Winter Snowstorm Battering Northeast US Seen from Space

The GOES East weather satellite watches a winter storm over the Northeast United States on Feb. 9, 2017.
The GOES East weather satellite watches a winter storm over the Northeast United States on Feb. 9, 2017. (Image credit: NOAA/NASA)

NEW YORK — As a winter storm blew over the northeastern United States today, a weather-monitoring satellite caught the whole storm on camera from space.

The GOES East weather satellite, jointly run by NASA and the National Oceanic and Atmospheric Administration (NOAA), hovers 22,300 miles (35,800 kilometers) above the Earth in a geostationary orbit, allowing it to keep constant tabs on the weather over North and South America.

GOES East (formerly known as GOES-13) takes measurements of different meteorological phenomena in Earth's atmosphere. NOAA combines those measurements with NASA's "Blue Marble" photos of Earth to create crisp, colorized images of the weather. [Earth from Space: Amazing GOES Satellite Views]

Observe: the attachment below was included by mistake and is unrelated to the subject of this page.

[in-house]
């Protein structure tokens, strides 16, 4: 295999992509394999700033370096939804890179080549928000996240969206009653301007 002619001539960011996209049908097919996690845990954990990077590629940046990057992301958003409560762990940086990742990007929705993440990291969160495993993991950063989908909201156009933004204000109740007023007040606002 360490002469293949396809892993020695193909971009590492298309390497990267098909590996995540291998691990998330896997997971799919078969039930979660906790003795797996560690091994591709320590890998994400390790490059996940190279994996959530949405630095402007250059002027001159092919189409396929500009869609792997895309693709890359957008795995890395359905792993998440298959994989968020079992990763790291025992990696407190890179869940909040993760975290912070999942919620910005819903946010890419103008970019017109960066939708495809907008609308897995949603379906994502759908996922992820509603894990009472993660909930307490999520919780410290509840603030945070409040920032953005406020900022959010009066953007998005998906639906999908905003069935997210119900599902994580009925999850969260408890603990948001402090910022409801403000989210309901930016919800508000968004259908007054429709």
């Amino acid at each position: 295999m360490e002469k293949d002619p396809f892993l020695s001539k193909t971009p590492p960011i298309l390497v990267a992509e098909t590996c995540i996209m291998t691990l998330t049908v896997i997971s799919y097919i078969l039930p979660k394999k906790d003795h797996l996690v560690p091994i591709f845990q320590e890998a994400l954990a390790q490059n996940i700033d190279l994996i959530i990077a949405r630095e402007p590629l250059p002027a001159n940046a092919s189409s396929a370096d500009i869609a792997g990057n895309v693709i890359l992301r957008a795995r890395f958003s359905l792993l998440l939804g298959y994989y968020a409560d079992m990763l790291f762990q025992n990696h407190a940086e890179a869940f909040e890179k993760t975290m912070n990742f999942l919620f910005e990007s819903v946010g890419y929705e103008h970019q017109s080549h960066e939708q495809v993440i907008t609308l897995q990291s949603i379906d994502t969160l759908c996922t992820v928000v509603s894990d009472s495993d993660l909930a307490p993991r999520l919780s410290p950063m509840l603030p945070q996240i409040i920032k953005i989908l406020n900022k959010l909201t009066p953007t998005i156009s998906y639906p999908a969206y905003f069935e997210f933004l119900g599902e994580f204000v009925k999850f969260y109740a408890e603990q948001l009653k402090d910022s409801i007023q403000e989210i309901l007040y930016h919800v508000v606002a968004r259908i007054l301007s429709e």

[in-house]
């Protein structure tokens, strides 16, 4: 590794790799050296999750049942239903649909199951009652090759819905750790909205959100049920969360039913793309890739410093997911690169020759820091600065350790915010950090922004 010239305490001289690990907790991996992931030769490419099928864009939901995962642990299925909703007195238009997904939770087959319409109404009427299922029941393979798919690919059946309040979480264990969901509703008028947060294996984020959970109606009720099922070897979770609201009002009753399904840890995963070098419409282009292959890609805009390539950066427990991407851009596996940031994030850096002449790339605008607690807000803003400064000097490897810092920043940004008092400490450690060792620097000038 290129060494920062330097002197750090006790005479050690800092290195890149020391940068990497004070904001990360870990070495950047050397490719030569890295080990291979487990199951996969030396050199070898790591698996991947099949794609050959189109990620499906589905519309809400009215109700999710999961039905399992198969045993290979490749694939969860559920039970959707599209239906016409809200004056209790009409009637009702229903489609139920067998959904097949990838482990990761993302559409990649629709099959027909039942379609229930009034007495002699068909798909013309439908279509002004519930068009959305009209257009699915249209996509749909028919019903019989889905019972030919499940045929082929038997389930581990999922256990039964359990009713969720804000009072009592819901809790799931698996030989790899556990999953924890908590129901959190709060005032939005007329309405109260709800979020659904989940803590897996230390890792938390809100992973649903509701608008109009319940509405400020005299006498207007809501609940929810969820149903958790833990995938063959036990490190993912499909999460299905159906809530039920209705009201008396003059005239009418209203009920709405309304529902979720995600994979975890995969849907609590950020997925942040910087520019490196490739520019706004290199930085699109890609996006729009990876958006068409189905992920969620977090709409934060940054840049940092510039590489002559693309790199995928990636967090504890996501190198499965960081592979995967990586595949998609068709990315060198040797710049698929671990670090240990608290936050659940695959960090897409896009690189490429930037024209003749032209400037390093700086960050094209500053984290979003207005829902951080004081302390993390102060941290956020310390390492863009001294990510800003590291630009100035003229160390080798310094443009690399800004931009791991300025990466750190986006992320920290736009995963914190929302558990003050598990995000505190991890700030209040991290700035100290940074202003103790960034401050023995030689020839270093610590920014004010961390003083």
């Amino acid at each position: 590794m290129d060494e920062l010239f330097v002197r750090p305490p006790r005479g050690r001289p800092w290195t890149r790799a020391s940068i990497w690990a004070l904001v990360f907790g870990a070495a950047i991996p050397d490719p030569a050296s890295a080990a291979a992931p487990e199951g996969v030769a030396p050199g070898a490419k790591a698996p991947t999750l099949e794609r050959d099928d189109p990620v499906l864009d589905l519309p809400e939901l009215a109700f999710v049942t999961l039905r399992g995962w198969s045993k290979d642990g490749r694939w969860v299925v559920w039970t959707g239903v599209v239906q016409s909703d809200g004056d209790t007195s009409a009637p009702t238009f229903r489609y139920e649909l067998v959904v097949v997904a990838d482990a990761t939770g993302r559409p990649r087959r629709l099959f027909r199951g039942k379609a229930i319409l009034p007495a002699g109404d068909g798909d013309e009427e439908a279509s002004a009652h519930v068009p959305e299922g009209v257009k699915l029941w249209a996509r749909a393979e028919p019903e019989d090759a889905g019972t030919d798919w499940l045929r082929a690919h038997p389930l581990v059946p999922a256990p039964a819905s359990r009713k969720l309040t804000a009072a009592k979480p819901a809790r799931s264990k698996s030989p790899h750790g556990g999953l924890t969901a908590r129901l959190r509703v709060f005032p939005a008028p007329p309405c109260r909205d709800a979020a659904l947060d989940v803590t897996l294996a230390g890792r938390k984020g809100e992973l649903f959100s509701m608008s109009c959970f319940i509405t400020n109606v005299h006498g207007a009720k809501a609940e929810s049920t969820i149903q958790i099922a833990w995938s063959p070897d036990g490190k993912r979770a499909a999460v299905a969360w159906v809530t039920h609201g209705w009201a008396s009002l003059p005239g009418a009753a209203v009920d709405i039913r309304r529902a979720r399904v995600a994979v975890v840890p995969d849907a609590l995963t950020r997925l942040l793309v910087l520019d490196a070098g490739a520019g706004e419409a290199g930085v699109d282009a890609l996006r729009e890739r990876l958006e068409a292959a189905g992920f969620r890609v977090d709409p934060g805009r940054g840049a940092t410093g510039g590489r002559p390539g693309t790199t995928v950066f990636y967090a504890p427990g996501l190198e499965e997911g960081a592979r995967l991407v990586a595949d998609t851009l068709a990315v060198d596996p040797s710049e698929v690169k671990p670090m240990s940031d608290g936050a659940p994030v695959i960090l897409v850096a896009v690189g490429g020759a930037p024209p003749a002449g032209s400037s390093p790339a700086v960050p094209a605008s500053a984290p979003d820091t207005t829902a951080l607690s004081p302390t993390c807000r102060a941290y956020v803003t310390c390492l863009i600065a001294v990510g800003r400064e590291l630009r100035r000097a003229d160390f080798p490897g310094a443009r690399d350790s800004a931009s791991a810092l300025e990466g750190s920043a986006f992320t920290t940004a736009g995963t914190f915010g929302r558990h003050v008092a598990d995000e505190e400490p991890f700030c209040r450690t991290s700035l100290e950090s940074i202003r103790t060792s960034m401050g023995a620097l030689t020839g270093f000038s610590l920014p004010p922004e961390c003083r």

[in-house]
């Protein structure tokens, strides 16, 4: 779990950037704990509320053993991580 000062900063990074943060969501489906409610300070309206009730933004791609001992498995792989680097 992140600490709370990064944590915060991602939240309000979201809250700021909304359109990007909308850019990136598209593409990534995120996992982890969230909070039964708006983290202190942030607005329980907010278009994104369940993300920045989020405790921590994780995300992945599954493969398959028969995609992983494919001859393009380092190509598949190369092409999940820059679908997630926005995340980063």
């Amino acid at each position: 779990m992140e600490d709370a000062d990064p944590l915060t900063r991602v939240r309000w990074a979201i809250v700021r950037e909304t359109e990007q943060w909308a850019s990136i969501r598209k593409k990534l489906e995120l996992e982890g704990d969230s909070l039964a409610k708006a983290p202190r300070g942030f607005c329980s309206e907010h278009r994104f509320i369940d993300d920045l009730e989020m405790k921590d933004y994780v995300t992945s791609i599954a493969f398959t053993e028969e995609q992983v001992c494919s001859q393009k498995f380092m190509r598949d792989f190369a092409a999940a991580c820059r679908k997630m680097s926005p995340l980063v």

Winter storm Niko was blanketing the Northeast today (Feb. 9) with between 8 and 12 inches of snow, with some areas of New England expecting up to 18 inches (46 centimeters). The storm canceled thousands of flights and closed numerous schools and businesses in New York, Boston, Philadelphia and smaller communities. And the snow is still falling.

A statement issued by the National Weather Service this morning said that the "strong coastal winter storm will bring significant impacts to portions of the northern Middle Atlantic through northern New England Thursday into Thursday night. The potential exists for heavy snow and strong winds leading to dangerous travel conditions."

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Hanneke Weitering
Associate Editor,

Hanneke Weitering is an editor at Liv Science's sister site with 10 years of experience in science journalism. She has previously written for Scholastic Classroom Magazines, MedPage Today and The Joint Institute for Computational Sciences at Oak Ridge National Laboratory. After studying physics at the University of Tennessee in her hometown of Knoxville, she earned her graduate degree in Science, Health and Environmental Reporting (SHERP) from New York University. Hanneke joined the team in 2016 as a staff writer and producer, covering topics including spaceflight and astronomy.